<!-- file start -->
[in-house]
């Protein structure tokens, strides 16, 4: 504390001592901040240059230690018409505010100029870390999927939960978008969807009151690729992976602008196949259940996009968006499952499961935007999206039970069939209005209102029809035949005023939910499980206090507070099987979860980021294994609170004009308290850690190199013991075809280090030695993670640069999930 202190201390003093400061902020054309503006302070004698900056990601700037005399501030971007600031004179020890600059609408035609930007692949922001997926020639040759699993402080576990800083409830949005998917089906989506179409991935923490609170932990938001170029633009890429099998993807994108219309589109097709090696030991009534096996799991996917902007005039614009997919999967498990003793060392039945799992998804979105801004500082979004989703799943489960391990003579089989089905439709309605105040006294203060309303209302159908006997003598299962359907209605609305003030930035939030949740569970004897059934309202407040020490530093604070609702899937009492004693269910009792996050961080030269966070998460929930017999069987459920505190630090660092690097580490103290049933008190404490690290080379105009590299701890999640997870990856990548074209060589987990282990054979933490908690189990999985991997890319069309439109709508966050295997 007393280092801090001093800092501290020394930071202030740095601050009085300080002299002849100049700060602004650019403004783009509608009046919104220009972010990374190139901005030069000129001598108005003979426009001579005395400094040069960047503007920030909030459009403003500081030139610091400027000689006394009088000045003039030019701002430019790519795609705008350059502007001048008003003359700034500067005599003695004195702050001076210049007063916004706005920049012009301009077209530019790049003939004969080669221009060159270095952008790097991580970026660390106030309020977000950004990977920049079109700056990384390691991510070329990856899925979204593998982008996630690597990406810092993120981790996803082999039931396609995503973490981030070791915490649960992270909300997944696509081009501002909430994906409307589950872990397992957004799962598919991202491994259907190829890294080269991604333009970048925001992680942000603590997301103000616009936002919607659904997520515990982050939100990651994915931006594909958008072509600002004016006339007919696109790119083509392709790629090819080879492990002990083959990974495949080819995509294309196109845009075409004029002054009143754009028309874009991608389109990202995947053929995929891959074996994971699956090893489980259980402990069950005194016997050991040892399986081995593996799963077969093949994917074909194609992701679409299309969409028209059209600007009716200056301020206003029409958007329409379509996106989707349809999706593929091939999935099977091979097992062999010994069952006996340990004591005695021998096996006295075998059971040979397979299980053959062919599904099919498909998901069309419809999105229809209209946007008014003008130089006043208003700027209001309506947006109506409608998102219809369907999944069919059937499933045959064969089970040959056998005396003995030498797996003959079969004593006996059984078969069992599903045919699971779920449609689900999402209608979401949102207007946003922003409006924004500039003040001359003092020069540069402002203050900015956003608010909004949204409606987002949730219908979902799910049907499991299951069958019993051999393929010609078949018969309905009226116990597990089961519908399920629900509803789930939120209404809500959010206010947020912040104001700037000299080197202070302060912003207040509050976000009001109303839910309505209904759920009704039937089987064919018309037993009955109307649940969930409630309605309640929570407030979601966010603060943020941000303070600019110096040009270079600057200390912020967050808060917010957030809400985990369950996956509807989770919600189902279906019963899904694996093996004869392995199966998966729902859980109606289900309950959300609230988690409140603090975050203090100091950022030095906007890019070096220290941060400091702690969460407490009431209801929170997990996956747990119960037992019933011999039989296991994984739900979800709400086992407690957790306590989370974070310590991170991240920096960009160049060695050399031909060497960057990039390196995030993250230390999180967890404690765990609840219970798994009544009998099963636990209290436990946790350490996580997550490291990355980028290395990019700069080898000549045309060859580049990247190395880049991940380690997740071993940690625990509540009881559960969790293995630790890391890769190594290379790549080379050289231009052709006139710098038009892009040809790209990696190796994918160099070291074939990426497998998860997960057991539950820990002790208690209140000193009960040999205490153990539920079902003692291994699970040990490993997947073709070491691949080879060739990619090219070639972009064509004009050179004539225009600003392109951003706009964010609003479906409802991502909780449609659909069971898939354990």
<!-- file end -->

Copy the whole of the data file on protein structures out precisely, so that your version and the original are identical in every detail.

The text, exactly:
[in-house]
């Protein structure tokens, strides 16, 4: 504390001592901040240059230690018409505010100029870390999927939960978008969807009151690729992976602008196949259940996009968006499952499961935007999206039970069939209005209102029809035949005023939910499980206090507070099987979860980021294994609170004009308290850690190199013991075809280090030695993670640069999930 202190201390003093400061902020054309503006302070004698900056990601700037005399501030971007600031004179020890600059609408035609930007692949922001997926020639040759699993402080576990800083409830949005998917089906989506179409991935923490609170932990938001170029633009890429099998993807994108219309589109097709090696030991009534096996799991996917902007005039614009997919999967498990003793060392039945799992998804979105801004500082979004989703799943489960391990003579089989089905439709309605105040006294203060309303209302159908006997003598299962359907209605609305003030930035939030949740569970004897059934309202407040020490530093604070609702899937009492004693269910009792996050961080030269966070998460929930017999069987459920505190630090660092690097580490103290049933008190404490690290080379105009590299701890999640997870990856990548074209060589987990282990054979933490908690189990999985991997890319069309439109709508966050295997 007393280092801090001093800092501290020394930071202030740095601050009085300080002299002849100049700060602004650019403004783009509608009046919104220009972010990374190139901005030069000129001598108005003979426009001579005395400094040069960047503007920030909030459009403003500081030139610091400027000689006394009088000045003039030019701002430019790519795609705008350059502007001048008003003359700034500067005599003695004195702050001076210049007063916004706005920049012009301009077209530019790049003939004969080669221009060159270095952008790097991580970026660390106030309020977000950004990977920049079109700056990384390691991510070329990856899925979204593998982008996630690597990406810092993120981790996803082999039931396609995503973490981030070791915490649960992270909300997944696509081009501002909430994906409307589950872990397992957004799962598919991202491994259907190829890294080269991604333009970048925001992680942000603590997301103000616009936002919607659904997520515990982050939100990651994915931006594909958008072509600002004016006339007919696109790119083509392709790629090819080879492990002990083959990974495949080819995509294309196109845009075409004029002054009143754009028309874009991608389109990202995947053929995929891959074996994971699956090893489980259980402990069950005194016997050991040892399986081995593996799963077969093949994917074909194609992701679409299309969409028209059209600007009716200056301020206003029409958007329409379509996106989707349809999706593929091939999935099977091979097992062999010994069952006996340990004591005695021998096996006295075998059971040979397979299980053959062919599904099919498909998901069309419809999105229809209209946007008014003008130089006043208003700027209001309506947006109506409608998102219809369907999944069919059937499933045959064969089970040959056998005396003995030498797996003959079969004593006996059984078969069992599903045919699971779920449609689900999402209608979401949102207007946003922003409006924004500039003040001359003092020069540069402002203050900015956003608010909004949204409606987002949730219908979902799910049907499991299951069958019993051999393929010609078949018969309905009226116990597990089961519908399920629900509803789930939120209404809500959010206010947020912040104001700037000299080197202070302060912003207040509050976000009001109303839910309505209904759920009704039937089987064919018309037993009955109307649940969930409630309605309640929570407030979601966010603060943020941000303070600019110096040009270079600057200390912020967050808060917010957030809400985990369950996956509807989770919600189902279906019963899904694996093996004869392995199966998966729902859980109606289900309950959300609230988690409140603090975050203090100091950022030095906007890019070096220290941060400091702690969460407490009431209801929170997990996956747990119960037992019933011999039989296991994984739900979800709400086992407690957790306590989370974070310590991170991240920096960009160049060695050399031909060497960057990039390196995030993250230390999180967890404690765990609840219970798994009544009998099963636990209290436990946790350490996580997550490291990355980028290395990019700069080898000549045309060859580049990247190395880049991940380690997740071993940690625990509540009881559960969790293995630790890391890769190594290379790549080379050289231009052709006139710098038009892009040809790209990696190796994918160099070291074939990426497998998860997960057991539950820990002790208690209140000193009960040999205490153990539920079902003692291994699970040990490993997947073709070491691949080879060739990619090219070639972009064509004009050179004539225009600003392109951003706009964010609003479906409802991502909780449609659909069971898939354990």